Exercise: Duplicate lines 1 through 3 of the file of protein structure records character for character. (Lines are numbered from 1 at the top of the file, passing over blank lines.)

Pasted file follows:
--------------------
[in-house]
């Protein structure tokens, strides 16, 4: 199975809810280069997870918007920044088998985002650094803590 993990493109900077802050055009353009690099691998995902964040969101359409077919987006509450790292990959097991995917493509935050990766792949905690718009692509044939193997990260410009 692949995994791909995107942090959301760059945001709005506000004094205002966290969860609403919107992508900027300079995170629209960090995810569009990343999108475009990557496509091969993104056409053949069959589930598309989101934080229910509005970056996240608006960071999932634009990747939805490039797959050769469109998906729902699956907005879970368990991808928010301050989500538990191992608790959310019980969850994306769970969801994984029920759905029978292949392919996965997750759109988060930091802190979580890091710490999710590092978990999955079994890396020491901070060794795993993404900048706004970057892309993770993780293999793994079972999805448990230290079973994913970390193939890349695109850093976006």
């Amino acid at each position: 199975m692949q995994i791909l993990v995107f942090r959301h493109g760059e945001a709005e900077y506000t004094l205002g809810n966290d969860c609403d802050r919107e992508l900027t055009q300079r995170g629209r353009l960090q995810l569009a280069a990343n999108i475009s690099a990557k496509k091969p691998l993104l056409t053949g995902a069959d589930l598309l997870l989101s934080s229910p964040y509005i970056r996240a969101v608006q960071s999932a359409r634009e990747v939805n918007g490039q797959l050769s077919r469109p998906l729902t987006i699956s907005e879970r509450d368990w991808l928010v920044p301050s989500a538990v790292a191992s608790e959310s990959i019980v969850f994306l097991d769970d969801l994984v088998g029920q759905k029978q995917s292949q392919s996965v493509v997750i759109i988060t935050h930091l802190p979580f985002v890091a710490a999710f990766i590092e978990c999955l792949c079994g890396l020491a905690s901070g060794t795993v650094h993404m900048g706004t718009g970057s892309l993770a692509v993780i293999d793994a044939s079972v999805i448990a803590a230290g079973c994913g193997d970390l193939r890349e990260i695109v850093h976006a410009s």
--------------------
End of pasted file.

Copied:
[in-house]
């Protein structure tokens, strides 16, 4: 199975809810280069997870918007920044088998985002650094803590 993990493109900077802050055009353009690099691998995902964040969101359409077919987006509450790292990959097991995917493509935050990766792949905690718009692509044939193997990260410009 692949995994791909995107942090959301760059945001709005506000004094205002966290969860609403919107992508900027300079995170629209960090995810569009990343999108475009990557496509091969993104056409053949069959589930598309989101934080229910509005970056996240608006960071999932634009990747939805490039797959050769469109998906729902699956907005879970368990991808928010301050989500538990191992608790959310019980969850994306769970969801994984029920759905029978292949392919996965997750759109988060930091802190979580890091710490999710590092978990999955079994890396020491901070060794795993993404900048706004970057892309993770993780293999793994079972999805448990230290079973994913970390193939890349695109850093976006």
């Amino acid at each position: 199975m692949q995994i791909l993990v995107f942090r959301h493109g760059e945001a709005e900077y506000t004094l205002g809810n966290d969860c609403d802050r919107e992508l900027t055009q300079r995170g629209r353009l960090q995810l569009a280069a990343n999108i475009s690099a990557k496509k091969p691998l993104l056409t053949g995902a069959d589930l598309l997870l989101s934080s229910p964040y509005i970056r996240a969101v608006q960071s999932a359409r634009e990747v939805n918007g490039q797959l050769s077919r469109p998906l729902t987006i699956s907005e879970r509450d368990w991808l928010v920044p301050s989500a538990v790292a191992s608790e959310s990959i019980v969850f994306l097991d769970d969801l994984v088998g029920q759905k029978q995917s292949q392919s996965v493509v997750i759109i988060t935050h930091l802190p979580f985002v890091a710490a999710f990766i590092e978990c999955l792949c079994g890396l020491a905690s901070g060794t795993v650094h993404m900048g706004t718009g970057s892309l993770a692509v993780i293999d793994a044939s079972v999805i448990a803590a230290g079973c994913g193997d970390l193939r890349e990260i695109v850093h976006a410009s």